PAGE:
Original Post: Education Analytics with R and Cortana Intelligence Suite

The Most Popular Language For Machine Learning and Data Science Is …

By Jean-Francois Puget, IBM. What programming language should one learn to get a machine learning or data science job?  That’s the silver bullet question.  It is debated in many forums.  I could provide here my own answer to it and explain why, but I’d rather look at some data first.  After all, this is what machine learners and data scientists should do: look at data, not opinions. So, let’s look at some data.  I will use the trend search available on indeed.com.  It looks for occurrences over time of selected terms in job offers.  It gives an indication of what skills employers are seeking.  Note however that it is not a poll on which skills are effectively in use.  It is rather an advanced indicator of how skill popularity evolve (more formally, it is probably close to the first order…
Original Post: The Most Popular Language For Machine Learning and Data Science Is …

In case you missed it: December 2016 roundup

In case you missed them, here are some articles from December of particular interest to R users.  Power BI now has a gallery of custom visualizations built with R. Chicago’s Department of Public Health uses R to prioritize health inspections at restaurants. A beautiful map of Switzerland municipalities combined with a relief map of the mountains, created with R. Using the Azure Interface Tool to parallelize the problem of optimizing an R model across the hyperparameter space. A primer on Bayesian Statistics. Animating Voronoi tesselations in R to create a greeting card. The Linux Data Science Virtual Machine, which includes several R-related components, is available for a free “test drive” on Azure. The new AzureSMR package lets you manage Azure virtual machines, clusters and storage from R. Interactive decision trees in Microsoft R Server. The ompr package provides numerical optimization with…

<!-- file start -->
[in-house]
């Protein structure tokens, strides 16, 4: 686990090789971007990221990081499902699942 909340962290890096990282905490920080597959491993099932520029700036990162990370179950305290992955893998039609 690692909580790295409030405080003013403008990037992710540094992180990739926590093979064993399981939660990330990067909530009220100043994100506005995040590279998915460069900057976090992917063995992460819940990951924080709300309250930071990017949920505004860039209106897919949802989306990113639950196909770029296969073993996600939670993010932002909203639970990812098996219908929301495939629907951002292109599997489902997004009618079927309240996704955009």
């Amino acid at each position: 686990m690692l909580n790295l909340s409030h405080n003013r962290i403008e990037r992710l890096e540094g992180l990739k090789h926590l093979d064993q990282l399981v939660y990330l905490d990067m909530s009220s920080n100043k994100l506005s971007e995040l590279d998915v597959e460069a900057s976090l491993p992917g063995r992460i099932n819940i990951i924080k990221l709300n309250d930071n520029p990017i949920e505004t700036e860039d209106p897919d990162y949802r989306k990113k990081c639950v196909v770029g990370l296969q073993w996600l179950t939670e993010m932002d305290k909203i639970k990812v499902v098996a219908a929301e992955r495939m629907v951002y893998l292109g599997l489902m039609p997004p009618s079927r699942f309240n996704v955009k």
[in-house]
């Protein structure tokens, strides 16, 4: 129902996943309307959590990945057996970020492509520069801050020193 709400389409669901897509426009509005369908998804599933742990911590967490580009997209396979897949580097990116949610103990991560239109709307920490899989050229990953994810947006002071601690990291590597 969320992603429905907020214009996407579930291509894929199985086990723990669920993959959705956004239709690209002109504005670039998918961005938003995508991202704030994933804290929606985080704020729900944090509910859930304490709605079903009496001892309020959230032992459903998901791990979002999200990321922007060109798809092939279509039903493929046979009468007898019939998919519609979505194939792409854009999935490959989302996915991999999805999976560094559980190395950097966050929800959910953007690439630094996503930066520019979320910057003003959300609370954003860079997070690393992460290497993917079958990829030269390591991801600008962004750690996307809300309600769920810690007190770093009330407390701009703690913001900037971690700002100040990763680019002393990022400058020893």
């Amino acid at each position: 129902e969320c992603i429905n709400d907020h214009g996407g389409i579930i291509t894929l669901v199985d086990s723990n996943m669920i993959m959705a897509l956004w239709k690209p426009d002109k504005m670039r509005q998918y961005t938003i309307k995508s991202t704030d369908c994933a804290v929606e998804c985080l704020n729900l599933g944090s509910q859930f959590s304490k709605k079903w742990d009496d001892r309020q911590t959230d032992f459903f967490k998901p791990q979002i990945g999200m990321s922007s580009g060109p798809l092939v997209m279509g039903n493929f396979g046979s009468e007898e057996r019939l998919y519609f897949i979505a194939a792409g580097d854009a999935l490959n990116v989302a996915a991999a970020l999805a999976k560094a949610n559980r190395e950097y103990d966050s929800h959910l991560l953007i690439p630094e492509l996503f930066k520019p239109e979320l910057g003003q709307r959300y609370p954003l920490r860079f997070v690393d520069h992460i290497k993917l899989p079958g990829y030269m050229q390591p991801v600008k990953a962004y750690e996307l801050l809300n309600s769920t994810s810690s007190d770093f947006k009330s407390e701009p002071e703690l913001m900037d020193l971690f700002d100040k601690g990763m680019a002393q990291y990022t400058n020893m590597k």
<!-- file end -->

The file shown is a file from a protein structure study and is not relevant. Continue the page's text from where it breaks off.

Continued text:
Original Post: In case you missed it: December 2016 roundup

The anatomy of a useful chart: NOAA's flood forecasts

With thanks to NOAA’s incredible data gathering and forecasting activities, I’ve been obsessed with this chart for the past few days: We used to live near the Napa river where this river gage is located, and still have many friends in the area. We were in the area last weekend, when a “pineapple express” weather event brought an atmospheric river over much of California, with much rain and some flooding in low-lying areas. This was just before the first peak in the chart above, which shows the water level in the Napa river (in blue) along with a NOAA forecast (in purple). I was checking this chart obsessively, as the observed water level approached the “Major Flood” level, and experienced alternate bouts of hope and fear as the forecast skirted above the line from time to time. Relying on this…
Original Post: The anatomy of a useful chart: NOAA's flood forecasts

A Non-comprehensive List of Awesome Things Other People Did in 2016

Editor’s note: For the last few years I have made a list of awesome things that other people did (2015, 2014, 2013). Like in previous years I’m making a list, again right off the top of my head. If you know of some, you should make your own list or add it to the comments! I have also avoided talking about stuff I worked on or that people here at Hopkins are doing because this post is supposed to be about other people’s awesome stuff. I write this post because a blog often feels like a place to complain, but we started Simply Stats as a place to be pumped up about the stuff people were doing with data. Thomas Lin Pedersen created the tweenr package for interpolating graphs in animations. Check out this awesome logo he made with it.…
Original Post: A Non-comprehensive List of Awesome Things Other People Did in 2016